Original Oriya Epic Poem By : Poet Gańgādhara Meher (1862-1924)
Complete English Translation By : Dr. Harekrishna Meher
[Canto-10 has been taken from pages 147-158 of my English Book
‘ Tapasvinī of Gańgādhara Meher ’
Published by : R.N. Bhattacharya, A-217, Road No.4, HB Town, Sodepur,
Kolkata-700110, India. First Edition : 2009, ISBN : 81-87661-63-1]
For Introduction, please see,
‘ Tapasvinī of Gańgādhara Meher : A Critical Observation ’ :
Link : http://hkmeher.blogspot.com/2007/08/tapasvini-of-gangadhara-meher-critical.html
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Sītā, the virtuous wife,
blessed with twin-gems youngster,
rivetted her mind to foster
them more than own life.
Manacles of affections,
Even for a twinkling of an eye,
she didn’t leave the sons.
Burden of her life thereby,
she deemed somehow lessened. (1)
For ablution once only at day,
from them when she remains away,
she soon anxiously returns
in her drenched dresses.
Feeling lonely indeed
her life gets hurried
to see the lotus-faces
of her new-borns. (2)
Pulverizing the pride
of lunar digits, the twin bodies
acquired gradual growth.
Day by day, like full moon, faces both
formed repository of beauties.
They could recognize further
the face of their affectionate mother,
and on her lap became inclined to ride. (3)
They laugh sweetly
looking at the mother’s face.
Searching lap, they cry apace.
Them while affectionately
mother does cuddle,
in her lap-cradle
on the swing of joys
sportively play both the boys.
They, again and again, beholding her face,
often laugh and make her laugh with grace. (4)
In dream, she had never found out
nor had a trace of thought in imagination
that sweet smile would sprout
from her burnt face anon.
Ineffable smile of ineffable bliss rarest,
reigns spontaneously manifest.
But as her husband
could not partake of this happiness,
she does reprimand
her destiny in distress. (5)
Goddess Sarasvatī, in the lotus
of twin faces, appearing lustrous,
in the guise of teeth, displayed
her natural divine glow,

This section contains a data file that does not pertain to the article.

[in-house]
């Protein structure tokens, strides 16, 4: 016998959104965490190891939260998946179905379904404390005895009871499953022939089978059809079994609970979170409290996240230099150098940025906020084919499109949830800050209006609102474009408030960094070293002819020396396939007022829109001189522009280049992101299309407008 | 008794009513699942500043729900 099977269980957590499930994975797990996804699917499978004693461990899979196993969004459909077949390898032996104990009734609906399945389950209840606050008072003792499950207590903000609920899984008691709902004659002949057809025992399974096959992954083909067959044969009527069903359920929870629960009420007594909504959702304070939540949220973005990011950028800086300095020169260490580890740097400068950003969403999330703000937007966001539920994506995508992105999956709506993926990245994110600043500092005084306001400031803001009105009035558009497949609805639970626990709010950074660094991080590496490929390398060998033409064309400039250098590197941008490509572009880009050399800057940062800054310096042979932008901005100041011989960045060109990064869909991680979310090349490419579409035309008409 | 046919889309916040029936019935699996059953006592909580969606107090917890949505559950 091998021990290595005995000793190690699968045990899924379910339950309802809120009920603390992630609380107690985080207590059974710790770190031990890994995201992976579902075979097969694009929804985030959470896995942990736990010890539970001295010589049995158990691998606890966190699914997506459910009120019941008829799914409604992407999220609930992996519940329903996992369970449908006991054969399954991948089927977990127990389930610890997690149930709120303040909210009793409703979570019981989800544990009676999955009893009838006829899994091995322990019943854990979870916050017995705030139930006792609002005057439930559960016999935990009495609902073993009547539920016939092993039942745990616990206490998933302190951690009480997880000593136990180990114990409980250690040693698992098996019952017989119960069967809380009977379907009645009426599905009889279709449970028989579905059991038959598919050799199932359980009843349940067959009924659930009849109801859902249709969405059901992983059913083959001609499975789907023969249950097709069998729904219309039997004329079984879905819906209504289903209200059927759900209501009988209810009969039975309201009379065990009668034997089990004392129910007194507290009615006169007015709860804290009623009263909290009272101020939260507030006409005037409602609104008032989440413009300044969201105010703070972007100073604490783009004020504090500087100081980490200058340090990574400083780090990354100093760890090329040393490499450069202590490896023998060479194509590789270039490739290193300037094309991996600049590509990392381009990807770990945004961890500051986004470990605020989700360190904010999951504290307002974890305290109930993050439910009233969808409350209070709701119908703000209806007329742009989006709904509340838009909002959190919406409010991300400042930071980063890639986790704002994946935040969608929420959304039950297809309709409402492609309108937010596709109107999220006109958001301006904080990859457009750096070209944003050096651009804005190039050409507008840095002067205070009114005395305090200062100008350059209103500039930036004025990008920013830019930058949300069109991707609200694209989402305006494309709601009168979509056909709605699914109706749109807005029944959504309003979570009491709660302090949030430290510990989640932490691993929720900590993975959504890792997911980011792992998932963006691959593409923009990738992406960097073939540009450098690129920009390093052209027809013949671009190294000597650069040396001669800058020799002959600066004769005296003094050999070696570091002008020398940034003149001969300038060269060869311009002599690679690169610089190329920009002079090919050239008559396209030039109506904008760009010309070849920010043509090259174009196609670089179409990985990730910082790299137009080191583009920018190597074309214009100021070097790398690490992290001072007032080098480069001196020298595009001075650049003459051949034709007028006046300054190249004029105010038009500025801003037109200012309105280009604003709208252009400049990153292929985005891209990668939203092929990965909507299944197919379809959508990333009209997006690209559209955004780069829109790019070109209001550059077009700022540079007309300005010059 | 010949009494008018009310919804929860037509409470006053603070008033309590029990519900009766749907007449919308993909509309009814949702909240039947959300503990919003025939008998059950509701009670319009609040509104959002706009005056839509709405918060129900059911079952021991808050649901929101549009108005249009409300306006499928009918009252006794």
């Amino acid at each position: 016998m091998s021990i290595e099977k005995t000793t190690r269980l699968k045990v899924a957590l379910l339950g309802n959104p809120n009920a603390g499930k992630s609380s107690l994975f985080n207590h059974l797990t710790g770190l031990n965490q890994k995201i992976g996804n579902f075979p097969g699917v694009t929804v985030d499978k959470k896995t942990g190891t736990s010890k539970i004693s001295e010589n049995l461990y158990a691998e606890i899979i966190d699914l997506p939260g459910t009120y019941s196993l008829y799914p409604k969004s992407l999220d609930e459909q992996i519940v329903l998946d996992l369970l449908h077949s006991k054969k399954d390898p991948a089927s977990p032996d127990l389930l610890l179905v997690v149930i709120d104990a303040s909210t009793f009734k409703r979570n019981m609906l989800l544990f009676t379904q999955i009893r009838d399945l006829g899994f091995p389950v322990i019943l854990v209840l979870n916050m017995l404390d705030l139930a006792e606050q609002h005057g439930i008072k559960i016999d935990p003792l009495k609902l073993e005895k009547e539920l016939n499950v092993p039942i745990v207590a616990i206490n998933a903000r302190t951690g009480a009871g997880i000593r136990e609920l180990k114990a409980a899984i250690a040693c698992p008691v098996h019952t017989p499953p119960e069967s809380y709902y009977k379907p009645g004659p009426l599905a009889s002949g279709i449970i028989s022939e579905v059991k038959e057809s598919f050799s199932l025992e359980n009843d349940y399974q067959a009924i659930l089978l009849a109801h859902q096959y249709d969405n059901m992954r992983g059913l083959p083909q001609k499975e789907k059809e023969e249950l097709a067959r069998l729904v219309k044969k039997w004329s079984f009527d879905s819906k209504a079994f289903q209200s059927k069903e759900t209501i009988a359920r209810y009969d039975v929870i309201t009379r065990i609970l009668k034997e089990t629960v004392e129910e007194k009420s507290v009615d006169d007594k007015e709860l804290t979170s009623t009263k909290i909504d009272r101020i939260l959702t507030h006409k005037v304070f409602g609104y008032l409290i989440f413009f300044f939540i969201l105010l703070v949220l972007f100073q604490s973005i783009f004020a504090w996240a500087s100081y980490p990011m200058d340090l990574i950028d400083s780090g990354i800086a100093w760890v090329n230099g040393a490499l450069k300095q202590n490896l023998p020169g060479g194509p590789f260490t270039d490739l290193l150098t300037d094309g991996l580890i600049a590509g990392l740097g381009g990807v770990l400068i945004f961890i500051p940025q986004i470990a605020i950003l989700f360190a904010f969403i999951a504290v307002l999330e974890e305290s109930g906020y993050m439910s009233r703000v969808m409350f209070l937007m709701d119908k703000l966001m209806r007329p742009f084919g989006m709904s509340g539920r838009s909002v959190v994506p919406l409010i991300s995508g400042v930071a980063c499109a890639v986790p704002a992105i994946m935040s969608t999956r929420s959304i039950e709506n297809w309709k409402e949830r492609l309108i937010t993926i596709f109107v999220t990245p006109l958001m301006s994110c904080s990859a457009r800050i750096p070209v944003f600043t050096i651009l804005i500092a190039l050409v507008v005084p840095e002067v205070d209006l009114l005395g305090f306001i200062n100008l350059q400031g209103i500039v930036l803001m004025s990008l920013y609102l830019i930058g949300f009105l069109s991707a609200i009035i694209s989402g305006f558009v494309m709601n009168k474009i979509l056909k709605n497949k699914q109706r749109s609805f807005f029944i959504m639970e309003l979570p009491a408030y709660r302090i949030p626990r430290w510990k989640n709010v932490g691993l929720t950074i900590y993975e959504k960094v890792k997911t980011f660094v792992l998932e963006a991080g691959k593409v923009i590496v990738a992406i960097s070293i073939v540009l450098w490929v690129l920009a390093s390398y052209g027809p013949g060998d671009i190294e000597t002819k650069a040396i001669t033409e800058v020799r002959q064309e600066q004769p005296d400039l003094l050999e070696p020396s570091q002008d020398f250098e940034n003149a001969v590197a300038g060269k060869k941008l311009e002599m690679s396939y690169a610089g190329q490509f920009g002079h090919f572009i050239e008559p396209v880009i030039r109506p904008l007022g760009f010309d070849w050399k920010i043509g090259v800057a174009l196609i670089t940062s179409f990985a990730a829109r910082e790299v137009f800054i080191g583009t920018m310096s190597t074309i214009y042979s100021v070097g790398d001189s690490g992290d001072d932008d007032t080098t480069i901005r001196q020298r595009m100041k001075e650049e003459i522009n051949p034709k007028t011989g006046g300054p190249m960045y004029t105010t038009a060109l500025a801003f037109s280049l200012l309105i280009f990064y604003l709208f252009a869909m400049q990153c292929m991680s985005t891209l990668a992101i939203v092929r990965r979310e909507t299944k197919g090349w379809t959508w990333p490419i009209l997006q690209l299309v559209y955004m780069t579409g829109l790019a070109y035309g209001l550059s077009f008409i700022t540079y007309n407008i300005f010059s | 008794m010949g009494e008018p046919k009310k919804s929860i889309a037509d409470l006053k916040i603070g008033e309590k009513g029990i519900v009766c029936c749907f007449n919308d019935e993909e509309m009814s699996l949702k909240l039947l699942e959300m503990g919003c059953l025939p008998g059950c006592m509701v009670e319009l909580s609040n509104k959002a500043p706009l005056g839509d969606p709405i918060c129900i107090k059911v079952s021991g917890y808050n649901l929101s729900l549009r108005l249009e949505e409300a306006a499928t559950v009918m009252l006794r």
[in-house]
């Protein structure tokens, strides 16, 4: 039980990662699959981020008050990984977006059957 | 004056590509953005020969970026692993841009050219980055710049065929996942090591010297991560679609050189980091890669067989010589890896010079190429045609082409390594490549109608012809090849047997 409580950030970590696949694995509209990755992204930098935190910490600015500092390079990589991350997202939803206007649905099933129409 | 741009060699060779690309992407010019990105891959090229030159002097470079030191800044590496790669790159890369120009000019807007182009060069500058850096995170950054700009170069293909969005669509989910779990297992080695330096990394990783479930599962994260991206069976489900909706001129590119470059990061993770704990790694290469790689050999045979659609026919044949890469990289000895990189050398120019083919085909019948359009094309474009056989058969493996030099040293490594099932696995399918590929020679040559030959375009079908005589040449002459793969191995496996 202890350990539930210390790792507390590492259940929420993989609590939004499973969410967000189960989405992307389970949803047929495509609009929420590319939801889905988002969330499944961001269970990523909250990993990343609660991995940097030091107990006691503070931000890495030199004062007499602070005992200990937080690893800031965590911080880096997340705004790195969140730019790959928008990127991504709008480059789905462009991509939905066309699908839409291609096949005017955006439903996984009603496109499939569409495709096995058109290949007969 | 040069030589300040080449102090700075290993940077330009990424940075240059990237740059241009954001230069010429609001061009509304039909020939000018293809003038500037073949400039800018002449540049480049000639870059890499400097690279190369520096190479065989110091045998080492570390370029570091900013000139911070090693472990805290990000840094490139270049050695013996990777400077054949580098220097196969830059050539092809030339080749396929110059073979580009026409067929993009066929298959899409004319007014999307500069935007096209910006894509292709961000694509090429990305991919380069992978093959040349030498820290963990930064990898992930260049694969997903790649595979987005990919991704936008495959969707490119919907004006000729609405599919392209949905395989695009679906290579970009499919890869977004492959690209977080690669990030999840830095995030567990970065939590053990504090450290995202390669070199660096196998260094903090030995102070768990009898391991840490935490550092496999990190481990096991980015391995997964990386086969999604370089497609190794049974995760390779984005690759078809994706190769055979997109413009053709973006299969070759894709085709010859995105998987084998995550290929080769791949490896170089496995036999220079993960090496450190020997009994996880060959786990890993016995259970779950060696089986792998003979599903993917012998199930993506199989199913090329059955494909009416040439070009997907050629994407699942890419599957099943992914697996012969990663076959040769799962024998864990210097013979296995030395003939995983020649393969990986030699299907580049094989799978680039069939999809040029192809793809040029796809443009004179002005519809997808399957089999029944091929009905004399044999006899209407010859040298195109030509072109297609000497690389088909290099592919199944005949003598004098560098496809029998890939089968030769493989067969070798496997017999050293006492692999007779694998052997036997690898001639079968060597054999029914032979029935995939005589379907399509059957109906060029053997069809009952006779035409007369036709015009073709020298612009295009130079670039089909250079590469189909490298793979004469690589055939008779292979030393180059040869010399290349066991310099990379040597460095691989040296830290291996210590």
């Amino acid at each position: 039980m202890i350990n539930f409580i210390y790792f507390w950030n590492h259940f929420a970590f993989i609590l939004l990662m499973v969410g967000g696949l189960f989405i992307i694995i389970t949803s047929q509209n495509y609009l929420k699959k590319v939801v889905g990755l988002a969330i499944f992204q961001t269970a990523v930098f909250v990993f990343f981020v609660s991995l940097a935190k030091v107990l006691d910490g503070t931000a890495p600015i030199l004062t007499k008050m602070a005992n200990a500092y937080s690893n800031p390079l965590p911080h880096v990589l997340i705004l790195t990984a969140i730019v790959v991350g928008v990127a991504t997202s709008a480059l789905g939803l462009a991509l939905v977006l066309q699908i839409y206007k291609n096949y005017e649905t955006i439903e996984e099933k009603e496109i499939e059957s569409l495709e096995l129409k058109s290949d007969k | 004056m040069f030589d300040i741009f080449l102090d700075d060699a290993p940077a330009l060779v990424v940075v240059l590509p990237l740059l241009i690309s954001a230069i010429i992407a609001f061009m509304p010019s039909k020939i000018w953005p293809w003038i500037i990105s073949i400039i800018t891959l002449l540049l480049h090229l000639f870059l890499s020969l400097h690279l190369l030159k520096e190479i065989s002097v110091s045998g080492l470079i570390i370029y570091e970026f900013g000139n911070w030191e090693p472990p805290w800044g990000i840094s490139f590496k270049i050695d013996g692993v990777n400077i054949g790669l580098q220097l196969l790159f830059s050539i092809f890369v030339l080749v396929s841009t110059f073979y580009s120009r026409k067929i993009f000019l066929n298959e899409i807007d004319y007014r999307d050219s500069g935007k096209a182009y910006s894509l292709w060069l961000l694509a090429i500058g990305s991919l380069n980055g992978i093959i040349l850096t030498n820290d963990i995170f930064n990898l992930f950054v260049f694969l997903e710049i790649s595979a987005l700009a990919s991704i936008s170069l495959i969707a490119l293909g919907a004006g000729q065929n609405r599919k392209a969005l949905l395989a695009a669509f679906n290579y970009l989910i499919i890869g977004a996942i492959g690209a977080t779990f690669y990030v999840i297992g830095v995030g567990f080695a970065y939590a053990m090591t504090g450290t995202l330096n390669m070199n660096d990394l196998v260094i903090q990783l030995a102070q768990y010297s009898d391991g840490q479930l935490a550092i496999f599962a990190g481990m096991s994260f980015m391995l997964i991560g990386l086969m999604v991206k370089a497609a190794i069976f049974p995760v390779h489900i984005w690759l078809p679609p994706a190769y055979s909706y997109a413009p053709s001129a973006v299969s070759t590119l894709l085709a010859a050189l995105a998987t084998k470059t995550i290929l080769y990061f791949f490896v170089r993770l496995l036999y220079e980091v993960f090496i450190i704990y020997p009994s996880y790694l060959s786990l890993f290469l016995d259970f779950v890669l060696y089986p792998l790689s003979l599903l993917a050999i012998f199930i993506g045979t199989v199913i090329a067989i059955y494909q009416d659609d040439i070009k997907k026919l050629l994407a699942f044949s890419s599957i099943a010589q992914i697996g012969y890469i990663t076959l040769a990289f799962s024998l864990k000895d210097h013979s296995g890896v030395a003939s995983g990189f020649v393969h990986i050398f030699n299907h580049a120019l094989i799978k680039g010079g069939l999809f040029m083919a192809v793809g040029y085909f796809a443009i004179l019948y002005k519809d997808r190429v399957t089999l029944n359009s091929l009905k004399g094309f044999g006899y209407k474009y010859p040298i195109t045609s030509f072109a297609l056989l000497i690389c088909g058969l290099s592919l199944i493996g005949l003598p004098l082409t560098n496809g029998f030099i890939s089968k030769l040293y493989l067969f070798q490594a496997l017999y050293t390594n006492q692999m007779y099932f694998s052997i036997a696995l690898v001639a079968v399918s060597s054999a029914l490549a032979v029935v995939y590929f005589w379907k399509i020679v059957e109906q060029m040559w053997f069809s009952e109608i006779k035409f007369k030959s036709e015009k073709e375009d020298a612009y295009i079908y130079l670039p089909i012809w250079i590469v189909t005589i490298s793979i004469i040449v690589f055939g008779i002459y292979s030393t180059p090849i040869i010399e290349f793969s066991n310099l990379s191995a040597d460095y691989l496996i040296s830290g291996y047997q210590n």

deriding Kunda flower, Moon, pearl and snow.
Her lute, she first played
with the tune ‘mā’, ‘mā’, ‘mā’, ‘mā’,  soft fine
and melodiously nectarine. (6)
In the form of zephyr, the tune divine,
keeps mother’s life
The pink hue of tender leaf
on her lips is soon revealed.
Buds of their teeth
slowly grow therewith,
bearing the brilliance of moon-shine. (7)
The effulgent Mind, like Sun, 
occupying Indra’s throne of East
and proceeding forth
towards Kubera’s treasury of North,
enhances the lustre of face,
and thinks further,
world’s all the happiness
with propitious fortune now exist
in own hand shining brighter. (8)
Of half-blown lotuses, bearing the lustres,
both the brothers began to express
lisping syllables, pleasant and very sweet.
Seeing the charming glances,
and graceful gaits of the Speech-Goddess,
Sītā ’s life becomes replete
with inner horripilation.
Further alacrity dances
in her mind’s mansion. (9)
With the assistance
of their palms and thighs,
gradually the babies
learnt to sit
and stepped their feet
on earth’s surface.
Remaining at a distance,
calling them with gleeful grace,
she enhanced their stepping pace.
With curiosity thither
in smiling face,
the twins rush to the mother. (10)
Sometimes in hands holding lumps of clay,
dirtying their tongues they play.
When affectionate mother
makes them bear
some beautiful fruits anear,
they take thither
and fling those away anon
shaking their faces.
lovely locks of the babies
look like black bees
flitting on lotuses. (11)
They began to stand
supporting the mother’s hand.
Resting on own feet further
holding hands of mother together,
ahead they learnt to toddle.
To step forward by themselves, they tried
and falling in the middle
when both cry hurried,
the mother pleases them with kisses
on their delicate faces. (12)
The twin brothers, with fun,
call the sylvan birds,
seeing their charming colours.
Cherishing for the plumes of peacocks, they run
after them to catch anear.
Holding the herds